Despite a dramatic race in his home Grand Prix three weeks ago, Michael Schumacher is still the man to beat. Although his dominance has vastly lessened this year, the statistics show a different picture. The German has finished in the points for nine successive races, with this year's Brazilian Grand Prix being the only race in the last 34 where he didn't score. Looking even further back, there's only three in his last 52 races where the five times World Champion didn't score points. From the 2000 Hungarian Grand Prix until now, he has scored 28 wins and 43 podium finishes. However, with the last four races ending fifth, third, fourth and seventh, it's about time the World Championship leader shows he's worth the illusive sixth title.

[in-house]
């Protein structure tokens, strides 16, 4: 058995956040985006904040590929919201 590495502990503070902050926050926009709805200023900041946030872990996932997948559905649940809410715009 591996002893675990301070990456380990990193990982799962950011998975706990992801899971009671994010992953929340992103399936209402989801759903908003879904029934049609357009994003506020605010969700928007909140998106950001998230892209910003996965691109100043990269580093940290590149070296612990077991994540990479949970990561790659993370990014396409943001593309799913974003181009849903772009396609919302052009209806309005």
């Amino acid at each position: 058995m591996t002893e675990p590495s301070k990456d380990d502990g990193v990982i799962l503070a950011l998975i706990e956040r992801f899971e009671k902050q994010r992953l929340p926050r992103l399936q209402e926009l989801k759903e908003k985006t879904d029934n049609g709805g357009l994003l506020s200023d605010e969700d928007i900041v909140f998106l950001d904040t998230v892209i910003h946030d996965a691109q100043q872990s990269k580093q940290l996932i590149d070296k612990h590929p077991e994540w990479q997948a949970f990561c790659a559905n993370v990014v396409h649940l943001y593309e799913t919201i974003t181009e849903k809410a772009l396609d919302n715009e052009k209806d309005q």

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Volume 9, Issue 34
August 20th 2003

Atlas F1 Special

Special Project: How to Save F3000
by David Cameron

Atlas F1 Exclusive

Giancarlo Fisichella: Through the Visor
by Giancarlo Fisichella


Remembered Down on the Farm
by Thomas O'Keefe

Season in the Sun
by David Cameron

2003 Hungarian GP Preview

2003 Hungarian GP Preview
by Craig Scarborough

Hungary Facts & Stats
by Marcel Schot


The Fuel Stop
by Reginald Kincaid

The F1 Trivia Quiz
by Marcel Borsboom

On the Road
by Garry Martin

Elsewhere in Racing
by David Wright & Mark Alan Jones

The Weekly Grapevine
by Tom Keeble